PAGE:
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What is an affirmative defense to pending criminal charges?

On Behalf of | Feb 6, 2024 | Criminal Defense

Someone who has been accused of breaking the law in Virginia may desperately hope to avoid a criminal conviction. Depending on the accusations that they face, the potential penalties for an infraction could range from fines and probation to a long time in state custody.

Those who decide to defend against criminal allegations in Virginia usually have a few different options. Some people challenge the legality of an arrest or the way that police officers conducted a search. Other times, someone’s defense strategy might focus on providing an alibi or raising questions about how the state analyzed evidence.

In scenarios where the state has compelling evidence, a defendant might work with a lawyer to craft an affirmative defense. What does an affirmative defense usually entail?

Affirmative defenses reframe an incident

Someone trying to mount an affirmative defense does not seek to prove that another party was at fault for an incident or that they were somewhere else at the time of a crime. Instead, the goal is to establish that what transpired is not technically a crime because of certain extenuating circumstances.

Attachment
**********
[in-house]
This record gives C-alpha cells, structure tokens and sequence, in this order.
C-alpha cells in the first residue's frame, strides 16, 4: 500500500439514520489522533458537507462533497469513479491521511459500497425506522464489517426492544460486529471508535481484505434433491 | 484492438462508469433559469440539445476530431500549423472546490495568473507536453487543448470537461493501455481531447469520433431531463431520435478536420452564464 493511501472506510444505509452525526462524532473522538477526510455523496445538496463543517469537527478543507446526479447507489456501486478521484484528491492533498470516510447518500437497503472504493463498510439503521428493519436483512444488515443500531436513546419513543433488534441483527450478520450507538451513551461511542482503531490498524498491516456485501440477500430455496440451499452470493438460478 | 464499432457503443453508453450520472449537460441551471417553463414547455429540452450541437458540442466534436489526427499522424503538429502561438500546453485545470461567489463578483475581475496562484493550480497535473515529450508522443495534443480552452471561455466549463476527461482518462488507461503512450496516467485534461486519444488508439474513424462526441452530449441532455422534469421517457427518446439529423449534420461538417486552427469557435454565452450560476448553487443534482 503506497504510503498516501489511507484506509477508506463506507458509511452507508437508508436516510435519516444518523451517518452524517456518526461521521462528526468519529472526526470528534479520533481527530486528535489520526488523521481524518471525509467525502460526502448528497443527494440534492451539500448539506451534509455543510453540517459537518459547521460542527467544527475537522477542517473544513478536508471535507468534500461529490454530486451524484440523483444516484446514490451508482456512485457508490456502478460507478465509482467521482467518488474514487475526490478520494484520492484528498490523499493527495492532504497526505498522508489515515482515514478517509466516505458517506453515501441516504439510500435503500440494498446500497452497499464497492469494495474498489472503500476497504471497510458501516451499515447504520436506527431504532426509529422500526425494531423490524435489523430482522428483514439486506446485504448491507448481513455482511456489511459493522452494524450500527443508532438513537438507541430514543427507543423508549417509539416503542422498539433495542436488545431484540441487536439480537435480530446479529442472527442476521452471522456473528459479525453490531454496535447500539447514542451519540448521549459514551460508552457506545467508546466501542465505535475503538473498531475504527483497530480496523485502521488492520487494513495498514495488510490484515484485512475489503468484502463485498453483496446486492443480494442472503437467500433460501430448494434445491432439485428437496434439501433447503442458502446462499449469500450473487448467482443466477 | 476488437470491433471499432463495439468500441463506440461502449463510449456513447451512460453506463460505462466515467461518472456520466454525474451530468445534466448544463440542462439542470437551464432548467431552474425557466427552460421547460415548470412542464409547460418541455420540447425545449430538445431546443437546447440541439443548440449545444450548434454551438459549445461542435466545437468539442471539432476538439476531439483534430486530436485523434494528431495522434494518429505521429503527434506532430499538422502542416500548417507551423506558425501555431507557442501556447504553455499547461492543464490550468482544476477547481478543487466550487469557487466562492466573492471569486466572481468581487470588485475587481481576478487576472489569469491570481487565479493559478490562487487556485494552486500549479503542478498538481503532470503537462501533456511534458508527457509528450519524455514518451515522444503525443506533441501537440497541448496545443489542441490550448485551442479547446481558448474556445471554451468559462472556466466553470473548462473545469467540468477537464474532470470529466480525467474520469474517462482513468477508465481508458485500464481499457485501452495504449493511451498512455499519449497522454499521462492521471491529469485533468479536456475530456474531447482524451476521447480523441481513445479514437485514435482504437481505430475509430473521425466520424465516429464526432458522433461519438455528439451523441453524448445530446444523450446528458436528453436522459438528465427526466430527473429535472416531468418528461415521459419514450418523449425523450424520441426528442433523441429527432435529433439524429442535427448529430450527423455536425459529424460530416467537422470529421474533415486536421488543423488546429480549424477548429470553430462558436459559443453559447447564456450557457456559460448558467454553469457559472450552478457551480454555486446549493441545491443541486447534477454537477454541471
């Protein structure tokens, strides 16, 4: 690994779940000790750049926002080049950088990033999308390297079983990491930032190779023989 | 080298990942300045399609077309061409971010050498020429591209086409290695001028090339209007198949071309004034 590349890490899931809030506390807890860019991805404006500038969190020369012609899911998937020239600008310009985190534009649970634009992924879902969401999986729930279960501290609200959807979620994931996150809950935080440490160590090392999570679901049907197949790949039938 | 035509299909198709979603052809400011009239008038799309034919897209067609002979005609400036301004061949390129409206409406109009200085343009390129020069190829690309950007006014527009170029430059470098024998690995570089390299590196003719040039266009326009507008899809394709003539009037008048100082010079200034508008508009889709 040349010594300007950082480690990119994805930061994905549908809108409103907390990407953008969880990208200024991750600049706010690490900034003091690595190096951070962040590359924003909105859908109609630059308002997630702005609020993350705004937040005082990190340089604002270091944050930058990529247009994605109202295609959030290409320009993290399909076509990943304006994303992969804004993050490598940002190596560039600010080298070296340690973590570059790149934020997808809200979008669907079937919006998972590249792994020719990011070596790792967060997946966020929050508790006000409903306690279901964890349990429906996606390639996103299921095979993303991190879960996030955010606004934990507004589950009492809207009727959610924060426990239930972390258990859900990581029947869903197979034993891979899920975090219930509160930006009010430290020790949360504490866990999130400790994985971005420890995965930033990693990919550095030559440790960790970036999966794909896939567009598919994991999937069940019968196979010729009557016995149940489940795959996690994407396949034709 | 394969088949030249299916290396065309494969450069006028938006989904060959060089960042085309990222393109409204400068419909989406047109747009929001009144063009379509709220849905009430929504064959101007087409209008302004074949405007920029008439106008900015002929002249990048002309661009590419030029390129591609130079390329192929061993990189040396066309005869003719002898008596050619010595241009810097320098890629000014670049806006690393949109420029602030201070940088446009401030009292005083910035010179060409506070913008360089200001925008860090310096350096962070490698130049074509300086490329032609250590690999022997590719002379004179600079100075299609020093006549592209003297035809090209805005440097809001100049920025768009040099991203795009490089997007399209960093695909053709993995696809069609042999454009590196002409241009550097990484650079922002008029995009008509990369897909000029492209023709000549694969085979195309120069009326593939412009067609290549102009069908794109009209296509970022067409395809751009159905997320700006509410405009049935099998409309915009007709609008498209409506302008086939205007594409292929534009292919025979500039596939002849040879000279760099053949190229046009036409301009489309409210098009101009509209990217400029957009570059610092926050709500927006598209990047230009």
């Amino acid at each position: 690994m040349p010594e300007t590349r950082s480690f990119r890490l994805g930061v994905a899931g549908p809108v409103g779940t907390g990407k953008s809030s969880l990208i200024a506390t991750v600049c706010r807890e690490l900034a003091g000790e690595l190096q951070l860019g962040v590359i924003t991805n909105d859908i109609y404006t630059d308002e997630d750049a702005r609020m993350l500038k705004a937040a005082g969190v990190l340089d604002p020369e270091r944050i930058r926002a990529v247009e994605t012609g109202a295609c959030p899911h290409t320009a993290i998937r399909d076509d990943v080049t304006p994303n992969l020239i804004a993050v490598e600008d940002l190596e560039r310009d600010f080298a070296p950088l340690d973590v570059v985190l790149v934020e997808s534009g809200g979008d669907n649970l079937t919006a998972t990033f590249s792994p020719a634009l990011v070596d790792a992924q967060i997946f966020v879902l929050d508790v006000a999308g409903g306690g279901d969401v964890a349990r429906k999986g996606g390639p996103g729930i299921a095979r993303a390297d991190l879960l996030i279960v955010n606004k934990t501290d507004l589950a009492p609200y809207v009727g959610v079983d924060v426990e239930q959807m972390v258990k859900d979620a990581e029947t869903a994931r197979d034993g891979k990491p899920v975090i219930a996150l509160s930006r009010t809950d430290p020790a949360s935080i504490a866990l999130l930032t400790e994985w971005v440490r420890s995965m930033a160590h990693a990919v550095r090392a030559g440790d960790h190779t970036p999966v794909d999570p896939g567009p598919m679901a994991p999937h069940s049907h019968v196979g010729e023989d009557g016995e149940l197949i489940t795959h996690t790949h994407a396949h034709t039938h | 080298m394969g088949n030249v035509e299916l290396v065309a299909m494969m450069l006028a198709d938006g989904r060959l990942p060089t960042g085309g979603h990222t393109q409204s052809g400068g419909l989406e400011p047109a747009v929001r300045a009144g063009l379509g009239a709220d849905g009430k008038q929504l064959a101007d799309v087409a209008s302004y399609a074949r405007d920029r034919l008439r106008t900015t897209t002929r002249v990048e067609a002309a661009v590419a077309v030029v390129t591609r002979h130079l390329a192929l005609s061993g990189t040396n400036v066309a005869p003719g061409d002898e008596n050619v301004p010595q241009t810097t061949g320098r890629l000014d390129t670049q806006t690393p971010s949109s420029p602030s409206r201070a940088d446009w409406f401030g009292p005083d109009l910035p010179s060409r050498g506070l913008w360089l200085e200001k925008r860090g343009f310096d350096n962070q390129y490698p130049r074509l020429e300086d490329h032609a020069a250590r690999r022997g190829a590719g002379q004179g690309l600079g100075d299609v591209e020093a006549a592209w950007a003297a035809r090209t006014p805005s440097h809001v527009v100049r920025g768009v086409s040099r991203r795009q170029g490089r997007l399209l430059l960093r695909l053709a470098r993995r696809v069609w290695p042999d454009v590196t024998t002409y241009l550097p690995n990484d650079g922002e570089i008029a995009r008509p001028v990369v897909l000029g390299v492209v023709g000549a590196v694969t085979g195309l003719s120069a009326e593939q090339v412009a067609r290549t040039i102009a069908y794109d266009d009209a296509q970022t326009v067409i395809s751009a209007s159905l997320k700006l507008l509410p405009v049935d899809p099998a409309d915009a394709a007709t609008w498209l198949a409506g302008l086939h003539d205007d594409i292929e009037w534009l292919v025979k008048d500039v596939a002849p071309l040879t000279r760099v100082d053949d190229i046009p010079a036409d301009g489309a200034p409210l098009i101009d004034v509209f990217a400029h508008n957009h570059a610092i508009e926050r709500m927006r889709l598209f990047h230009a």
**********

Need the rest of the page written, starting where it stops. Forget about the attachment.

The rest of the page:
One of the most common affirmative defense claims made in Virginia involves convincing the courts that someone acted in self-defense. Although it is generally illegal to harm another person physically, it is legal to do so when people feel it is necessary to use force to protect themselves, their property or other people.

Some people might claim that they acted under duress. For example, someone who believes that a criminal has taken a family member hostage might commit crimes under the instructions of the kidnapper. They would not be fully culpable for their own actions because they committed those crimes while under duress.

Depending on the charges the state pursues, there are numerous different affirmative defense strategies possible. Someone who cannot realistically raise questions about their involvement in a crime could potentially convince the Virginia criminal courts that they did not intend to break the law but rather acted in a certain way due to circumstances outside of their control, as permitted by law.